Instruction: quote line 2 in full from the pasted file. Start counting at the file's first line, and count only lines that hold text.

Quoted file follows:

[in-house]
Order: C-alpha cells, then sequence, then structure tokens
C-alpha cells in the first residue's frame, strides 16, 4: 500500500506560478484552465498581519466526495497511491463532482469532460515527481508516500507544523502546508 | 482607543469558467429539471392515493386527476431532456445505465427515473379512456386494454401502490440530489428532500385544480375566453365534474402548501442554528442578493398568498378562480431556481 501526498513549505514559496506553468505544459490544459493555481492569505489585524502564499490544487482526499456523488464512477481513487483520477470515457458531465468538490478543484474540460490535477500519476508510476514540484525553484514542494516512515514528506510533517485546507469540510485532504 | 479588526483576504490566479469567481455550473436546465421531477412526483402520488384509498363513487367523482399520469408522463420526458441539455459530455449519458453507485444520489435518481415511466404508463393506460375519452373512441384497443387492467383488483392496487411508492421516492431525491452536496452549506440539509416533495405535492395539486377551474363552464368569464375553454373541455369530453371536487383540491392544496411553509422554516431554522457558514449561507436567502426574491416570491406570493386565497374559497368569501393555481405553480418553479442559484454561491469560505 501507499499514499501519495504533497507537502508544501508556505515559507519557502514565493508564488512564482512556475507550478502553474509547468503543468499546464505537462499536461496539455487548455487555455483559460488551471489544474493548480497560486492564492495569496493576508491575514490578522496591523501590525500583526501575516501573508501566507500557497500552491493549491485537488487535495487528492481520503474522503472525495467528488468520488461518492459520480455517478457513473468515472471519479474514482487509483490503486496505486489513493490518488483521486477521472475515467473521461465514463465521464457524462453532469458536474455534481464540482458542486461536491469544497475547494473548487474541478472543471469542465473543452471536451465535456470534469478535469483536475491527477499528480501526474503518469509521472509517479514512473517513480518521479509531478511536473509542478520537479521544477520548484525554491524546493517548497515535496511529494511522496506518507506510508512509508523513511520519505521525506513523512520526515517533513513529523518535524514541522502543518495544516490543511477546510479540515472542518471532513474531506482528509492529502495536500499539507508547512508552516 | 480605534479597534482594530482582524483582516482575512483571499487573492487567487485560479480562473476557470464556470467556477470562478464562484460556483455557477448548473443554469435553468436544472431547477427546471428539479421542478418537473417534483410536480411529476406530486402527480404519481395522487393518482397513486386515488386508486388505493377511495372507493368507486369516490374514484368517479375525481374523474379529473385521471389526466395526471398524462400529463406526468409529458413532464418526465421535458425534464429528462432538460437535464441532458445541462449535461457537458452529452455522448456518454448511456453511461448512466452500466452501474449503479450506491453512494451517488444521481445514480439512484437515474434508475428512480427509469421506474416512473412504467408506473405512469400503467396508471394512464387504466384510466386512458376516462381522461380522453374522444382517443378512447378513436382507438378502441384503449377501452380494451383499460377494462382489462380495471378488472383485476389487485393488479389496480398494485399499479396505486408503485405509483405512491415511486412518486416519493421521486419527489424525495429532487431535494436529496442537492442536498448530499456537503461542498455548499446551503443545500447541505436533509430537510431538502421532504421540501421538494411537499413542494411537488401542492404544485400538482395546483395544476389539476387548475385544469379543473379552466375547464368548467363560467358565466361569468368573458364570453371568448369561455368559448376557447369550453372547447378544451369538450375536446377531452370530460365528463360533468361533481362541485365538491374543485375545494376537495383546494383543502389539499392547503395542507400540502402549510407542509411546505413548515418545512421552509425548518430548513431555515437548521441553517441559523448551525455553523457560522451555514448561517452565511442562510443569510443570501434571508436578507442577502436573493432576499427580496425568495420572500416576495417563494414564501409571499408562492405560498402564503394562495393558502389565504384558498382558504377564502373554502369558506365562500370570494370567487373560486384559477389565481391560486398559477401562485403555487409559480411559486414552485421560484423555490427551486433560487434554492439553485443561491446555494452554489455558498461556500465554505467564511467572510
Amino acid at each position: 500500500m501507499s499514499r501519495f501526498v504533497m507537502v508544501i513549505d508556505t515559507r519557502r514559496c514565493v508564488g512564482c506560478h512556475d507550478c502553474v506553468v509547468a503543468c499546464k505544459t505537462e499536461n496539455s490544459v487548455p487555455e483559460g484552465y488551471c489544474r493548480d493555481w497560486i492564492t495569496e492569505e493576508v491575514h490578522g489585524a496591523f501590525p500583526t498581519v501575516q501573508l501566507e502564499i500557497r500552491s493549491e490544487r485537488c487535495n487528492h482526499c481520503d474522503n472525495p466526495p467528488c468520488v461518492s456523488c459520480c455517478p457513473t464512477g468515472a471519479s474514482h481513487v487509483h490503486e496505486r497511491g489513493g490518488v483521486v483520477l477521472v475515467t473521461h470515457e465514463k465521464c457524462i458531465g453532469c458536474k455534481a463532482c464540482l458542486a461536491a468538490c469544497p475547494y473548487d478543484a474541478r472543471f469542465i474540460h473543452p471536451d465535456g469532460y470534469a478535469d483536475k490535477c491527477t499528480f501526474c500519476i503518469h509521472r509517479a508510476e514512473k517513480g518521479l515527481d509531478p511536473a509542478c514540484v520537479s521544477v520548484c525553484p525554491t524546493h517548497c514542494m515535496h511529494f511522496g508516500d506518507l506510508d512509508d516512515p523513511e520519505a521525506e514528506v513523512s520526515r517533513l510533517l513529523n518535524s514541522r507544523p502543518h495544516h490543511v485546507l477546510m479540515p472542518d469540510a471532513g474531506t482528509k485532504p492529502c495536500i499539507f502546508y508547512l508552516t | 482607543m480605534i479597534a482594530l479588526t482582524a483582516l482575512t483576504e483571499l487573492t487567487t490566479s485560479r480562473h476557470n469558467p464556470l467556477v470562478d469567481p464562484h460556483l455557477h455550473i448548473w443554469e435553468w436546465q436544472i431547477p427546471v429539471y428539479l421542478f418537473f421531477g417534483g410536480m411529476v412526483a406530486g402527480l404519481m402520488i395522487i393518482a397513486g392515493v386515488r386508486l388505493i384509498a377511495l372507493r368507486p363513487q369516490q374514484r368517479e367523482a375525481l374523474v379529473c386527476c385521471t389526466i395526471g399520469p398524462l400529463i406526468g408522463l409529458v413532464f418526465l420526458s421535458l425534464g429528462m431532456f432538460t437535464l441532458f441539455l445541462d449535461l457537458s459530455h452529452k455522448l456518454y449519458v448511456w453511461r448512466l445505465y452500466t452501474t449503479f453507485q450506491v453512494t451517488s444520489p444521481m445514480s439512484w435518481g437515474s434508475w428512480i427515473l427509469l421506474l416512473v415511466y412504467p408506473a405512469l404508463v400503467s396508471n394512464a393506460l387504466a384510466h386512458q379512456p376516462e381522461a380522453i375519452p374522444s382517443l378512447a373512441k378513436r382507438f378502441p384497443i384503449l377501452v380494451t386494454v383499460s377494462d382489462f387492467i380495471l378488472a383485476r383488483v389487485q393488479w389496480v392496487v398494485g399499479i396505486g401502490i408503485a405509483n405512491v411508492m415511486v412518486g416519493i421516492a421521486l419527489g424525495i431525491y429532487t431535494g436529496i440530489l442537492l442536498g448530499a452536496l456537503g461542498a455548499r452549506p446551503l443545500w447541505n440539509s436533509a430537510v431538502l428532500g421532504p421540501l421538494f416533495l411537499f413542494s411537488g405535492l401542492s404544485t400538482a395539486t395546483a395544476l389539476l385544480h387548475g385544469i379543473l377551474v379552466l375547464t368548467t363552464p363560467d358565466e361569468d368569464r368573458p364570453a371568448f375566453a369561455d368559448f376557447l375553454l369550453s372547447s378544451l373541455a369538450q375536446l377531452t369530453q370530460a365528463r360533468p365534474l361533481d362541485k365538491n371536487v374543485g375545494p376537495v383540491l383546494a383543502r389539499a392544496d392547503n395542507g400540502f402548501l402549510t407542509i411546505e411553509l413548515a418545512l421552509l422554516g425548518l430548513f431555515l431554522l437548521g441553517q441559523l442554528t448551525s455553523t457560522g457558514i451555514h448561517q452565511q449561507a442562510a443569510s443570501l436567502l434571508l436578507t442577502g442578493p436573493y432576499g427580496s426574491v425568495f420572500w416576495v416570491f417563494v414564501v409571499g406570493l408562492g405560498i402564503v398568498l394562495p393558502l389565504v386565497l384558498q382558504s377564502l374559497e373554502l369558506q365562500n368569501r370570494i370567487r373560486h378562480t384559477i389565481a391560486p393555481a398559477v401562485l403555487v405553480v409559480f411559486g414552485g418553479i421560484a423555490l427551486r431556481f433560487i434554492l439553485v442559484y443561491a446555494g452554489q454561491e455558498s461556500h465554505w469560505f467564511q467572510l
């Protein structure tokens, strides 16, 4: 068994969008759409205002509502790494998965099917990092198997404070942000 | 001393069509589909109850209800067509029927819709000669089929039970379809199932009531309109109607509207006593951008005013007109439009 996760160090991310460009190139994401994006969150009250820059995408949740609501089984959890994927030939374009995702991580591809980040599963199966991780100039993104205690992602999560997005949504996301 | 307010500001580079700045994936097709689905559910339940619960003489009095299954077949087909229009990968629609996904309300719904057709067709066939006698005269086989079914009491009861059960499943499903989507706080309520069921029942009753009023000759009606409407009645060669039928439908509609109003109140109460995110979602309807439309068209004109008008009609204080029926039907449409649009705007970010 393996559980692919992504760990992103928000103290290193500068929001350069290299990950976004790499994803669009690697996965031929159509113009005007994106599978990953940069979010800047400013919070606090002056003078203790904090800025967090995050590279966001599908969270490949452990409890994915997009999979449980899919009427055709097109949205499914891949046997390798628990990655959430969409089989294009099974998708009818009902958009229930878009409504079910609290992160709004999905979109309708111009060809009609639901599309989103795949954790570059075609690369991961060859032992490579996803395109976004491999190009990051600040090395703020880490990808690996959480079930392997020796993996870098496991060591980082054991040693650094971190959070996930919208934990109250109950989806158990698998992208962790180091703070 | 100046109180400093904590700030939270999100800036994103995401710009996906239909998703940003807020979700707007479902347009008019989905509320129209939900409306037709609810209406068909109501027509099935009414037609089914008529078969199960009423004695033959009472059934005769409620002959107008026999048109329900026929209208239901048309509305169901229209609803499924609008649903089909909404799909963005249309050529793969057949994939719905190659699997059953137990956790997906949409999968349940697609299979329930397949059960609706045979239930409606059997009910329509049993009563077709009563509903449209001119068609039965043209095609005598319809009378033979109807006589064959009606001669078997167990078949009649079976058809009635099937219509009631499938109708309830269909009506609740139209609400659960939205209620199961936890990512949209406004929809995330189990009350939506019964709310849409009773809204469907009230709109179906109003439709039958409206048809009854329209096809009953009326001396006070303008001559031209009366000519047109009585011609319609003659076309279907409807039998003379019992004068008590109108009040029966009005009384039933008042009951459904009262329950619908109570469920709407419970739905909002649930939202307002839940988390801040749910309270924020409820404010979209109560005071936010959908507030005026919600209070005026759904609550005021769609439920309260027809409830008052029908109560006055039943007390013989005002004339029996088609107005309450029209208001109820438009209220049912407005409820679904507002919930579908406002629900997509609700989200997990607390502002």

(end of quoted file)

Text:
Order: C-alpha cells, then sequence, then structure tokens